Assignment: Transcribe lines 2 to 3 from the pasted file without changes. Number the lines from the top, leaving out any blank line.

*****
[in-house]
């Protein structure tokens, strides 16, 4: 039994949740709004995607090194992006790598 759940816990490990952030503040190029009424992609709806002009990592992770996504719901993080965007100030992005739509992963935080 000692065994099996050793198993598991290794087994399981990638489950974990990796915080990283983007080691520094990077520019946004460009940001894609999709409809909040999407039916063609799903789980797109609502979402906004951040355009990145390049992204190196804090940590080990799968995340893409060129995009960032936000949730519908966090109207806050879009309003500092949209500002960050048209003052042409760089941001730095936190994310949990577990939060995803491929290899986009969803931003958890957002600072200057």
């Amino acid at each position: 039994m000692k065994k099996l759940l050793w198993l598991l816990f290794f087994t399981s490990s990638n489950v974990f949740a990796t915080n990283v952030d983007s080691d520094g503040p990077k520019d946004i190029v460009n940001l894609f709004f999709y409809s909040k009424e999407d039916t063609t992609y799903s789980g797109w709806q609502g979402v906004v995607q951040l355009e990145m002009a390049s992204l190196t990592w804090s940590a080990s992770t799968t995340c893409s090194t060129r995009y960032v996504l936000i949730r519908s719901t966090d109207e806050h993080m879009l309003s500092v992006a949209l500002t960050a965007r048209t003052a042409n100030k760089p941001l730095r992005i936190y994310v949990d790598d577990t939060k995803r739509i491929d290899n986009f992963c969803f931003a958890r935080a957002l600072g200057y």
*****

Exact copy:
């Protein structure tokens, strides 16, 4: 039994949740709004995607090194992006790598 759940816990490990952030503040190029009424992609709806002009990592992770996504719901993080965007100030992005739509992963935080 000692065994099996050793198993598991290794087994399981990638489950974990990796915080990283983007080691520094990077520019946004460009940001894609999709409809909040999407039916063609799903789980797109609502979402906004951040355009990145390049992204190196804090940590080990799968995340893409060129995009960032936000949730519908966090109207806050879009309003500092949209500002960050048209003052042409760089941001730095936190994310949990577990939060995803491929290899986009969803931003958890957002600072200057």
């Amino acid at each position: 039994m000692k065994k099996l759940l050793w198993l598991l816990f290794f087994t399981s490990s990638n489950v974990f949740a990796t915080n990283v952030d983007s080691d520094g503040p990077k520019d946004i190029v460009n940001l894609f709004f999709y409809s909040k009424e999407d039916t063609t992609y799903s789980g797109w709806q609502g979402v906004v995607q951040l355009e990145m002009a390049s992204l190196t990592w804090s940590a080990s992770t799968t995340c893409s090194t060129r995009y960032v996504l936000i949730r519908s719901t966090d109207e806050h993080m879009l309003s500092v992006a949209l500002t960050a965007r048209t003052a042409n100030k760089p941001l730095r992005i936190y994310v949990d790598d577990t939060k995803r739509i491929d290899n986009f992963c969803f931003a958890r935080a957002l600072g200057y």